Advocates for property owners say the decision is a big win, providing a means for taxpayers to meaningfully challenge what are often unilateral actions by tax authorities.

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The Elements of a Personal Injury Claim Based on Negligence

Personal injury law book on a table.

In the aftermath of a personal injury, you can face serious physical and financial challenges. You may be unable to work because of your injury, and have no disability insurance or other means of income. Under those circumstances, it’s common to want your personal injury claim resolved fairly soon. Unfortunately, it’s a process and there are specific things you must demonstrate to a court before you can succeed with a personal injury claim.

Though you can always seek compensation for the intentional or reckless acts of another person, as a practical matter, most personal injury claims are based on a legal theory of negligence. To successfully prosecute a personal injury claim based on negligence, you must show three things: that the defendant breached the duty of care; that the breach caused the accident; and that, because of the accident, you suffered actual loss.

The Standard of Care

Under the law of negligence, as it has developed over the centuries, every person is considered to have a duty to use reasonable care in all daily actions. Accordingly, when you are driving a motor vehicle, designing or manufacturing a product, maintaining real property, using a power tool, or engaging in any activity, you must act as a reasonable person would. The law, however, does not specifically identify what qualifies as reasonable behavior. Instead, the standard of care (and whether it was breached) is determined by the jury on a case-by-case basis, with attention paid to prior decisions.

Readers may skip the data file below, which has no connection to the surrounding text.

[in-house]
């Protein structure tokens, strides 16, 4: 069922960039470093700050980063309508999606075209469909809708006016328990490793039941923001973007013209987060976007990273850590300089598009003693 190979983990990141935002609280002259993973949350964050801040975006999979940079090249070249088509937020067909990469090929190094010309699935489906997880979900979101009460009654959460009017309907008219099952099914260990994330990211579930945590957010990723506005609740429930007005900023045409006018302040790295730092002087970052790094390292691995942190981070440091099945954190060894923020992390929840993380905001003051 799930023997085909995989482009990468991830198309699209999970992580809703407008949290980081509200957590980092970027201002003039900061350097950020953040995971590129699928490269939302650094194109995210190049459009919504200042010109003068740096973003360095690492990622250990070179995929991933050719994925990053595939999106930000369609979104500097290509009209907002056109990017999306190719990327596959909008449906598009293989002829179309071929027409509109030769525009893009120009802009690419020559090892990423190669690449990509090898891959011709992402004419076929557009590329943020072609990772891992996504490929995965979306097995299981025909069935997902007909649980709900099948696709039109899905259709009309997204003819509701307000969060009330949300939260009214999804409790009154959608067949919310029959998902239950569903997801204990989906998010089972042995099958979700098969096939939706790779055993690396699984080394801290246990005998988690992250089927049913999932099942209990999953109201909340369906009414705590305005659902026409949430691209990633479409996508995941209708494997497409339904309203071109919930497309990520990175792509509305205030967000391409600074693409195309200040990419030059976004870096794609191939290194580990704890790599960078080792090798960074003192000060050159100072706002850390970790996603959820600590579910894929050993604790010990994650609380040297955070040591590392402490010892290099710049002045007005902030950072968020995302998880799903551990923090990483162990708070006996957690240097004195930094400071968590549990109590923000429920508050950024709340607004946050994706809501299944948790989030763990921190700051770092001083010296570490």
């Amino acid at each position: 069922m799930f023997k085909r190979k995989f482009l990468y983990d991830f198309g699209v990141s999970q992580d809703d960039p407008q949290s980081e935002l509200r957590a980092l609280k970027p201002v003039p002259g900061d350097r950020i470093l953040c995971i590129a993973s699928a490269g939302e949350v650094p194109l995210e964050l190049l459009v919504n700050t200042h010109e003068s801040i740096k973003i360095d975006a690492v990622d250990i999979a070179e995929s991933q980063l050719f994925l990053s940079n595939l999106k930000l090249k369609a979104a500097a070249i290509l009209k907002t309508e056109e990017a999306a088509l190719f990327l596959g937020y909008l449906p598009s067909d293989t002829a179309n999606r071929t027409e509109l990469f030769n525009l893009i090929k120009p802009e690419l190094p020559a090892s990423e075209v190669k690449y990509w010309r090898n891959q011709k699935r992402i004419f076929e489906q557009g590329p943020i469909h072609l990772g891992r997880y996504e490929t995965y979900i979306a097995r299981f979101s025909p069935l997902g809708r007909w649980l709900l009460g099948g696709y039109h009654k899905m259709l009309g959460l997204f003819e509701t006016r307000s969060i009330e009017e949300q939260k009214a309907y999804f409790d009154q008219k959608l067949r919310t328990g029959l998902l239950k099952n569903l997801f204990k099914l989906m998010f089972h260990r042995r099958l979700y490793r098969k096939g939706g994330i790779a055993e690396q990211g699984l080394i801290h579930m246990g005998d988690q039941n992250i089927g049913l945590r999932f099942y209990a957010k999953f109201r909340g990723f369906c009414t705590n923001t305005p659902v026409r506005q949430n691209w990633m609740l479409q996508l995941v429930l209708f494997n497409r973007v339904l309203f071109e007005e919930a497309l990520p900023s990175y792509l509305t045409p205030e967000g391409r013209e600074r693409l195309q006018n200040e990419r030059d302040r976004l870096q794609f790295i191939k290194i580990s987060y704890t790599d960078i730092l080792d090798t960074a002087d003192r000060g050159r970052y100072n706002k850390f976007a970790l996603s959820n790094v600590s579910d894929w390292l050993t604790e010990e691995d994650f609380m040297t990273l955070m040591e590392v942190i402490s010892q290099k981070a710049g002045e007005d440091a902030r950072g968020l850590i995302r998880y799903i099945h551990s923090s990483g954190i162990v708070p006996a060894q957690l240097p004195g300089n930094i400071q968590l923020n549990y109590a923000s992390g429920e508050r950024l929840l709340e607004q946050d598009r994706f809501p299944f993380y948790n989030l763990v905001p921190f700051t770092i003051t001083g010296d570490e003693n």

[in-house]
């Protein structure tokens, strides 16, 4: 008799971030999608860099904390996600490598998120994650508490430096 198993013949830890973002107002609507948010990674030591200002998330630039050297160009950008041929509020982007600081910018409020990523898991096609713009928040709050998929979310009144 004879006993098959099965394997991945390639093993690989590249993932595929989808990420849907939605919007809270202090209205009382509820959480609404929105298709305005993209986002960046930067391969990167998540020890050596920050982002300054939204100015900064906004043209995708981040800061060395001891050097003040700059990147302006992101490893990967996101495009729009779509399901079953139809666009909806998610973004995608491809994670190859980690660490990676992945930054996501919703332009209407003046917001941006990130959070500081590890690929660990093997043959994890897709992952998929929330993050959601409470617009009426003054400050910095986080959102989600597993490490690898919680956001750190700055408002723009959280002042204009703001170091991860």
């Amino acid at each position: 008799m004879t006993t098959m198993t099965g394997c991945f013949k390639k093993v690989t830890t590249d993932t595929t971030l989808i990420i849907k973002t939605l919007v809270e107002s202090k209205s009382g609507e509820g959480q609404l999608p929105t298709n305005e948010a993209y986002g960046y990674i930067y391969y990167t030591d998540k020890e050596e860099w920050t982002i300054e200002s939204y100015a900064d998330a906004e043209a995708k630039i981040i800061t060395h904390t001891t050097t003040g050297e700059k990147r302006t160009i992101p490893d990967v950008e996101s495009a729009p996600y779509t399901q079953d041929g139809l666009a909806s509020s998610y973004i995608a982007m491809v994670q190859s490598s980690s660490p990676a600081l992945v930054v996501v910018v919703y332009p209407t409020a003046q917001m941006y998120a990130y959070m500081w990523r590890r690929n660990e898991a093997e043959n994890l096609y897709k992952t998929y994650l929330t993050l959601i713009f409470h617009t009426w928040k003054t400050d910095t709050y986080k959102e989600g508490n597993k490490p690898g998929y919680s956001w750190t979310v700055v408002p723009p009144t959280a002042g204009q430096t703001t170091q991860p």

Causation

There are two types of causation that must be proven in a successful personal injury claim: actual cause and proximate cause. Actual cause, also known as “but for” cause, simply asks the question whether the accident would have occurred “but for” the defendant’s breach of the duty of care. Proximate cause is a somewhat higher standard, and requires that the accident or injury be “reasonably foreseeable” based on the breach of the duty of care.

Actual Loss

There are situations where you can show that the defendant did not act reasonably and that the breached caused an accident, but you may still be unable to recover damages (monetary compensation for your losses). For example, if all your losses are covered by insurance, you won’t be able to recover compensatory damages, as the law does not allow you to recover twice for the same loss. In addition, if your car had little or no value and the damage caused in an accident did not reduce its value, you have no loss for which you are entitled to be compensated.

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Equitable Distribution in Pennsylvania

Toy house, car and cash with engagement ring

When your marriage has fallen apart, one of the most challenging tasks you’ll face can be the division of marital debts and assets, particularly if you’ve built up a substantial marital estate or there are extensive marital debts. Like the majority of states, Pennsylvania is an “equitable distribution” jurisdiction. The parties to a divorce are always free to work out the terms of the division of debts and assets, though the court always has discretion to review a marital property settlement to prevent fraud, duress or undue influence.